Sample CARMENES spectra (order 25) of Kepler-1625 and comparison to synthetic spectrum. Panel a: CARMENES spectrum of a relatively high-S/N observation (ID 4) with blue showing the data from the CARACAL pipeline. The black line represents a binning of the spectrum for illustrative purposes only and to assist the human eye in separating spectral lines from noise. We did not use the binned data for our spectral analysis. Seven data points were used for binning. Panel b: CARMENES data of a relatively low-S/N observation (ID 8) with orange showing the CARACAL pipeline data and black showing the binned data. Panel c: synthetic PHOENIX spectrum of a model star akin to Kepler-1625, with Teff = 5600, log (g) = 4.0, and [Fe/H] = 0.

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In the text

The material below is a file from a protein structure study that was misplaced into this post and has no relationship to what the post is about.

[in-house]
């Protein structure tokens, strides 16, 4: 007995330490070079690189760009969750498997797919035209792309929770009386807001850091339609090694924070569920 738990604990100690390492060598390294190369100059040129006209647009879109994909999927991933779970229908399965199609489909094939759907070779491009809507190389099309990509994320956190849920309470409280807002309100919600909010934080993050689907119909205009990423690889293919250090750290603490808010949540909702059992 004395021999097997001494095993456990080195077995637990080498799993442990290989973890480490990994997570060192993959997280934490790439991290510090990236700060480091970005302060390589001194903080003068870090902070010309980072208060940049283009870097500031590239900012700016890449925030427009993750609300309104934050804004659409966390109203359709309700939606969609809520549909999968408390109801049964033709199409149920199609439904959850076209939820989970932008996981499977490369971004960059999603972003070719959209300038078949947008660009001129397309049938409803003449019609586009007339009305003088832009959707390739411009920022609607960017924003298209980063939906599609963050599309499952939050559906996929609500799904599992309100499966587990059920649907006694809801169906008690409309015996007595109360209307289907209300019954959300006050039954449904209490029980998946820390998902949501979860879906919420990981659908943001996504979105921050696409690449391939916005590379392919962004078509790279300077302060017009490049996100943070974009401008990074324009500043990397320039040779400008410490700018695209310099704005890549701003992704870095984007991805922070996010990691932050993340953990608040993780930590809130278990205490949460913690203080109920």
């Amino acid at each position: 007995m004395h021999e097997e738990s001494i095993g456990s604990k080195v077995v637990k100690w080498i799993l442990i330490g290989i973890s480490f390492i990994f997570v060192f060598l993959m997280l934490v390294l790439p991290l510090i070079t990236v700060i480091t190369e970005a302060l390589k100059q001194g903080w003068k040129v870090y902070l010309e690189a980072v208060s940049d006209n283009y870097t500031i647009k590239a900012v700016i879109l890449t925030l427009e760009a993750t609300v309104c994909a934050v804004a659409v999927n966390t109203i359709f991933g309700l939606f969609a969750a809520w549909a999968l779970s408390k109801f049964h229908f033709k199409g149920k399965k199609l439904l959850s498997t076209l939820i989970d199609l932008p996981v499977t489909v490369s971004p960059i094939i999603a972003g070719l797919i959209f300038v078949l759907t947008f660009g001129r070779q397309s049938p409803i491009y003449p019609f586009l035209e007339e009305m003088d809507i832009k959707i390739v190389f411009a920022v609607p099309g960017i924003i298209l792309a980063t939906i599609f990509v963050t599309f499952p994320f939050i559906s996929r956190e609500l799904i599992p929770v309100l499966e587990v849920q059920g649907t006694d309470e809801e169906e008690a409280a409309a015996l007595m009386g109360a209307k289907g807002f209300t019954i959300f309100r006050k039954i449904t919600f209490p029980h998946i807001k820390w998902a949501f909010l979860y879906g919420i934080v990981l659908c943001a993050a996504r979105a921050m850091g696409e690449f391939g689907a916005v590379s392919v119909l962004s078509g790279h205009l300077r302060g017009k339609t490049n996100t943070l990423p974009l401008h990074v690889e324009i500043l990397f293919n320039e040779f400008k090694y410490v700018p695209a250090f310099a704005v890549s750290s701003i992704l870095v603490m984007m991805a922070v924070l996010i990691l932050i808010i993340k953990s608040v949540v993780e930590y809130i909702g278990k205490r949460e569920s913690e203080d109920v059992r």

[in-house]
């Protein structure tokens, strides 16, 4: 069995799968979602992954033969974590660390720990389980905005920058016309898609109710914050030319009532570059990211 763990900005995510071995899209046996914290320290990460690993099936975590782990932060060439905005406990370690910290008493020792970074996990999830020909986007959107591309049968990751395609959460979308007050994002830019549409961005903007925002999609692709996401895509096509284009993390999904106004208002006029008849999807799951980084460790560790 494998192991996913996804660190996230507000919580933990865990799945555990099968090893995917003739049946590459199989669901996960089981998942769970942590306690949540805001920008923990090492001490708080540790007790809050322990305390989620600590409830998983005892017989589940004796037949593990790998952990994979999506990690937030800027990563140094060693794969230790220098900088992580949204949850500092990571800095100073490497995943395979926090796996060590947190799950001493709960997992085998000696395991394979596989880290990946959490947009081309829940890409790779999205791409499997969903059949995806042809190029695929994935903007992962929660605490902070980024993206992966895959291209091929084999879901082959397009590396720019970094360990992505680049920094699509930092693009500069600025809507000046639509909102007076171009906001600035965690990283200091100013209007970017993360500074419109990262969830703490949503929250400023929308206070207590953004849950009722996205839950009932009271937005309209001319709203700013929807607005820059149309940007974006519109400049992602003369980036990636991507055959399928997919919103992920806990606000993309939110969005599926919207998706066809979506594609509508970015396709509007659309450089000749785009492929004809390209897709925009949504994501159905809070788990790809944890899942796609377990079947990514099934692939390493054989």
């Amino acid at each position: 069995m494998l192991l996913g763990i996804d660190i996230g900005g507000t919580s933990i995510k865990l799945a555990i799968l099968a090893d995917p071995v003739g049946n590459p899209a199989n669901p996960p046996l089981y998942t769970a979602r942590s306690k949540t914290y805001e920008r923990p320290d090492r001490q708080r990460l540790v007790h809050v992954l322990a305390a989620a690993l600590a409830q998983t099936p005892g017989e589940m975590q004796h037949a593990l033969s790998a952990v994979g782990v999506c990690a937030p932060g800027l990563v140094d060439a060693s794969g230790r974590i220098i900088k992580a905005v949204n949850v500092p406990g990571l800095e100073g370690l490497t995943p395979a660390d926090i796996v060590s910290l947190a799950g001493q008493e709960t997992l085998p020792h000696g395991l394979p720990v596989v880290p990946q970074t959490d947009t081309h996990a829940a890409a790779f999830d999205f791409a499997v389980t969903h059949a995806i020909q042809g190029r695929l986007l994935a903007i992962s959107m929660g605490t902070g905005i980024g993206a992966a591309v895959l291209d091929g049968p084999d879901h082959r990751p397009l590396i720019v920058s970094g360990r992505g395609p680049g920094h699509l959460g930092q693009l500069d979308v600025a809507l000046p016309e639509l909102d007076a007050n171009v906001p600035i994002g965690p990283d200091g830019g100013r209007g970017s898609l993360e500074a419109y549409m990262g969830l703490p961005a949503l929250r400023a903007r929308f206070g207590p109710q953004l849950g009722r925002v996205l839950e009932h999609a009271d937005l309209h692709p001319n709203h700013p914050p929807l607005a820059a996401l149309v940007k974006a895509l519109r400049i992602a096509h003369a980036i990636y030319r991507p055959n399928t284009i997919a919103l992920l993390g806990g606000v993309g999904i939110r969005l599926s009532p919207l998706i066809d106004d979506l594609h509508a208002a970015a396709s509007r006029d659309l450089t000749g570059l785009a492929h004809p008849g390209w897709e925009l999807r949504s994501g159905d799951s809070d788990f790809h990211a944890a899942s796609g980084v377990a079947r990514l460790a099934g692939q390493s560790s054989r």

thumbnail Fig. 2

Radial velocity measurements of Kepler-1625. Grey dots represent the measurements derived with the SERVAL pipeline for spectral orders 20–48 of the visible channel of CARMENES. Three red circles for each observation night show the peak values of the respective normal distribution after fitting to the co-added normal distributions of all orders. Black squares with error bars symbolise the nightly error-weighted mean RV values and mean errors.

Open with DEXTER
In the text
thumbnail Fig. 3

Derived RV values and RV curve for the found planetary masses (2.90, 7.15, 11.60 MJ) of different confidence levels (1σ, 2σ, 3σ). The lighter the shade of the colour, the higher the confidence regarding the corresponding mass limit.

Open with DEXTER
In the text